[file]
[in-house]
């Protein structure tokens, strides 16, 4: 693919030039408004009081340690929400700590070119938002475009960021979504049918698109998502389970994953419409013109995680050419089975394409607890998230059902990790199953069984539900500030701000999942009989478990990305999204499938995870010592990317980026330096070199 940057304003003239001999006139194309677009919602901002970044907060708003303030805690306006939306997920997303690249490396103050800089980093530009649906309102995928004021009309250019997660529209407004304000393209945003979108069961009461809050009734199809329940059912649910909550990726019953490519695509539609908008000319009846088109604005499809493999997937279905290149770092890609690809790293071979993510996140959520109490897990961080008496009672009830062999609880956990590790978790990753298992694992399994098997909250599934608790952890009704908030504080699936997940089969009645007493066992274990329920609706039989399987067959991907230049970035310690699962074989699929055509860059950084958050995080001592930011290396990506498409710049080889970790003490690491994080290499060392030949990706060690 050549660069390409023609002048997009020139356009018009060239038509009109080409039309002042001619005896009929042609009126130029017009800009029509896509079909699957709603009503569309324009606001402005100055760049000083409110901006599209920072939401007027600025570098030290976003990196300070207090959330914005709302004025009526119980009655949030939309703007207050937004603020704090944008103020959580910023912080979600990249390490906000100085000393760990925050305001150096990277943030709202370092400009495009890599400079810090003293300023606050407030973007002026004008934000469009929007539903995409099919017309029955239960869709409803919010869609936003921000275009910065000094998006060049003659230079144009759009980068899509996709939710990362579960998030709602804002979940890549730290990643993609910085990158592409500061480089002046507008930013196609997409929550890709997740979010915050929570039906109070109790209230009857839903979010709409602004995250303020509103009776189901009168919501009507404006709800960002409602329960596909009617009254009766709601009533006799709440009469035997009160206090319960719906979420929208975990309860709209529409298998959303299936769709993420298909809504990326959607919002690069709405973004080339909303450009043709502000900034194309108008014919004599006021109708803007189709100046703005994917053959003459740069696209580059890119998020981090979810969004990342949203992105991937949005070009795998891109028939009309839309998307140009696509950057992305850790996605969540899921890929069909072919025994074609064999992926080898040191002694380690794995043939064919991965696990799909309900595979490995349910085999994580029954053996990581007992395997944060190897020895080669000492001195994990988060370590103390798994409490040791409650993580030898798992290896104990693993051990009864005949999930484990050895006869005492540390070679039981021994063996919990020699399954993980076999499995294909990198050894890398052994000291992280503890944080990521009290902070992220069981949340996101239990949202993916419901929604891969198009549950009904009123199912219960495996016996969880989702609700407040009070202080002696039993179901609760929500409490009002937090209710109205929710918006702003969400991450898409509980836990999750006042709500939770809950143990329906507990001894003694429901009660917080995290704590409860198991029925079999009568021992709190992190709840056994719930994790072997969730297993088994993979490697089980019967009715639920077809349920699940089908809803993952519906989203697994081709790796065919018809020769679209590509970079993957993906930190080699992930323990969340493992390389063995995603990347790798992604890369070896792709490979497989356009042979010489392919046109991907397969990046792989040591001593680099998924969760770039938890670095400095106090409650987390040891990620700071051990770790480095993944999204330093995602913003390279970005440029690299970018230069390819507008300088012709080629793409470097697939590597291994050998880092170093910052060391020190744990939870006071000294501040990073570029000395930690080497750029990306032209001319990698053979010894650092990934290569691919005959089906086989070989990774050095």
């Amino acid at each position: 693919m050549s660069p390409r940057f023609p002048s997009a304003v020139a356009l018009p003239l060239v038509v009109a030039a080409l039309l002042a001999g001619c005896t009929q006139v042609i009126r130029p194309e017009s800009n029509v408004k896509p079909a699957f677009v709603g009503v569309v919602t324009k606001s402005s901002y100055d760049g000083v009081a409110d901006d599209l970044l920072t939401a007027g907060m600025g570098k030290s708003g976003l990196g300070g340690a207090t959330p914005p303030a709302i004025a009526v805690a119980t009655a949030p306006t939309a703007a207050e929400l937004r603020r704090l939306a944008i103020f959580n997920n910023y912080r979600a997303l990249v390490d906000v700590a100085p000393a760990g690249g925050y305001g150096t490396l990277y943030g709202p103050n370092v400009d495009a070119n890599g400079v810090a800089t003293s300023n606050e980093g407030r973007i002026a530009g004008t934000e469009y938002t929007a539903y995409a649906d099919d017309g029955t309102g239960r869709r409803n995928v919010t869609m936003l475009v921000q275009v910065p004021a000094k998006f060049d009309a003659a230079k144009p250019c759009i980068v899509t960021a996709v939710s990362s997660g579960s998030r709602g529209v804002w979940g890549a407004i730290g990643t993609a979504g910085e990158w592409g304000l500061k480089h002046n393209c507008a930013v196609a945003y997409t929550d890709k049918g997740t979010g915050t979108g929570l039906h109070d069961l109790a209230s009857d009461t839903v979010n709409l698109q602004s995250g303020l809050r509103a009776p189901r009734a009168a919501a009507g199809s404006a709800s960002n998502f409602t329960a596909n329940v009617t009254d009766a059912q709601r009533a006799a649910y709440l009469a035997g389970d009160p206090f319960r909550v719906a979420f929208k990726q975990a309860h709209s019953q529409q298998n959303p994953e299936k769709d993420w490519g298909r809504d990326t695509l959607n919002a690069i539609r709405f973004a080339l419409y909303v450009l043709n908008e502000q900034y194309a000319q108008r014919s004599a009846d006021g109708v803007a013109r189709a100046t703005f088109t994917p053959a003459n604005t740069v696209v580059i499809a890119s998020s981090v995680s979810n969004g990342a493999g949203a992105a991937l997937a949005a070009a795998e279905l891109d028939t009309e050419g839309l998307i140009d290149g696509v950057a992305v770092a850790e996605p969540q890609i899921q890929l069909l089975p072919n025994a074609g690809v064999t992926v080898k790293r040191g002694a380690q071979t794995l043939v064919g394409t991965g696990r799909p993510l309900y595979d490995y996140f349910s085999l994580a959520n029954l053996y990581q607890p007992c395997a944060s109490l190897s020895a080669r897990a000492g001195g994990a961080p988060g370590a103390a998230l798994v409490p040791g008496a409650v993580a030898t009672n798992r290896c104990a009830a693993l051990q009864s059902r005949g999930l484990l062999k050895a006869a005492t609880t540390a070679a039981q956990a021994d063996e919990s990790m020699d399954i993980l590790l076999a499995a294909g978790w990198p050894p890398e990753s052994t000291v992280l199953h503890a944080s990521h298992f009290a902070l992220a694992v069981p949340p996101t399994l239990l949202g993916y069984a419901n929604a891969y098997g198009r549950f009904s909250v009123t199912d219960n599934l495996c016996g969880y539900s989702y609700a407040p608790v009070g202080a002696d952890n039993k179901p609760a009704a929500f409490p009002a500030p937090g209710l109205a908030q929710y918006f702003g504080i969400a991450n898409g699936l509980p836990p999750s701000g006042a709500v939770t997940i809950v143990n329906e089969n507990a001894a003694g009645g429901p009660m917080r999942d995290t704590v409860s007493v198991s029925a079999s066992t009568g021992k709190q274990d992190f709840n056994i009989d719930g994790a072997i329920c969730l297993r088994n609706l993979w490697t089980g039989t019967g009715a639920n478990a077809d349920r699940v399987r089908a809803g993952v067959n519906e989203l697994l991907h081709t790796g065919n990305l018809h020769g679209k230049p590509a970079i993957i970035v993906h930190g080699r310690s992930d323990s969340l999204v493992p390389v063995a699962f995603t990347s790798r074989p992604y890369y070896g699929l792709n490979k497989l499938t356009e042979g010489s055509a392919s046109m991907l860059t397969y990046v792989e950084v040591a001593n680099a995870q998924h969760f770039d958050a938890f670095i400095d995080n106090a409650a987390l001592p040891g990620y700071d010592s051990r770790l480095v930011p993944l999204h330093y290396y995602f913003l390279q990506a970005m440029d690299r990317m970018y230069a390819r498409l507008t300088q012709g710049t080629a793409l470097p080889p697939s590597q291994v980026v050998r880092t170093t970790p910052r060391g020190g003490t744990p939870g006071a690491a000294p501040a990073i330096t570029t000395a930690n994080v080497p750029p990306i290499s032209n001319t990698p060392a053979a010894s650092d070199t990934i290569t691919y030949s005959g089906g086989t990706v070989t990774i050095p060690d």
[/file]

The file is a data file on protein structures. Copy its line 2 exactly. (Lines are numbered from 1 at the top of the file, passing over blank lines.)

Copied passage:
């Protein structure tokens, strides 16, 4: 693919030039408004009081340690929400700590070119938002475009960021979504049918698109998502389970994953419409013109995680050419089975394409607890998230059902990790199953069984539900500030701000999942009989478990990305999204499938995870010592990317980026330096070199 940057304003003239001999006139194309677009919602901002970044907060708003303030805690306006939306997920997303690249490396103050800089980093530009649906309102995928004021009309250019997660529209407004304000393209945003979108069961009461809050009734199809329940059912649910909550990726019953490519695509539609908008000319009846088109604005499809493999997937279905290149770092890609690809790293071979993510996140959520109490897990961080008496009672009830062999609880956990590790978790990753298992694992399994098997909250599934608790952890009704908030504080699936997940089969009645007493066992274990329920609706039989399987067959991907230049970035310690699962074989699929055509860059950084958050995080001592930011290396990506498409710049080889970790003490690491994080290499060392030949990706060690 050549660069390409023609002048997009020139356009018009060239038509009109080409039309002042001619005896009929042609009126130029017009800009029509896509079909699957709603009503569309324009606001402005100055760049000083409110901006599209920072939401007027600025570098030290976003990196300070207090959330914005709302004025009526119980009655949030939309703007207050937004603020704090944008103020959580910023912080979600990249390490906000100085000393760990925050305001150096990277943030709202370092400009495009890599400079810090003293300023606050407030973007002026004008934000469009929007539903995409099919017309029955239960869709409803919010869609936003921000275009910065000094998006060049003659230079144009759009980068899509996709939710990362579960998030709602804002979940890549730290990643993609910085990158592409500061480089002046507008930013196609997409929550890709997740979010915050929570039906109070109790209230009857839903979010709409602004995250303020509103009776189901009168919501009507404006709800960002409602329960596909009617009254009766709601009533006799709440009469035997009160206090319960719906979420929208975990309860709209529409298998959303299936769709993420298909809504990326959607919002690069709405973004080339909303450009043709502000900034194309108008014919004599006021109708803007189709100046703005994917053959003459740069696209580059890119998020981090979810969004990342949203992105991937949005070009795998891109028939009309839309998307140009696509950057992305850790996605969540899921890929069909072919025994074609064999992926080898040191002694380690794995043939064919991965696990799909309900595979490995349910085999994580029954053996990581007992395997944060190897020895080669000492001195994990988060370590103390798994409490040791409650993580030898798992290896104990693993051990009864005949999930484990050895006869005492540390070679039981021994063996919990020699399954993980076999499995294909990198050894890398052994000291992280503890944080990521009290902070992220069981949340996101239990949202993916419901929604891969198009549950009904009123199912219960495996016996969880989702609700407040009070202080002696039993179901609760929500409490009002937090209710109205929710918006702003969400991450898409509980836990999750006042709500939770809950143990329906507990001894003694429901009660917080995290704590409860198991029925079999009568021992709190992190709840056994719930994790072997969730297993088994993979490697089980019967009715639920077809349920699940089908809803993952519906989203697994081709790796065919018809020769679209590509970079993957993906930190080699992930323990969340493992390389063995995603990347790798992604890369070896792709490979497989356009042979010489392919046109991907397969990046792989040591001593680099998924969760770039938890670095400095106090409650987390040891990620700071051990770790480095993944999204330093995602913003390279970005440029690299970018230069390819507008300088012709080629793409470097697939590597291994050998880092170093910052060391020190744990939870006071000294501040990073570029000395930690080497750029990306032209001319990698053979010894650092990934290569691919005959089906086989070989990774050095």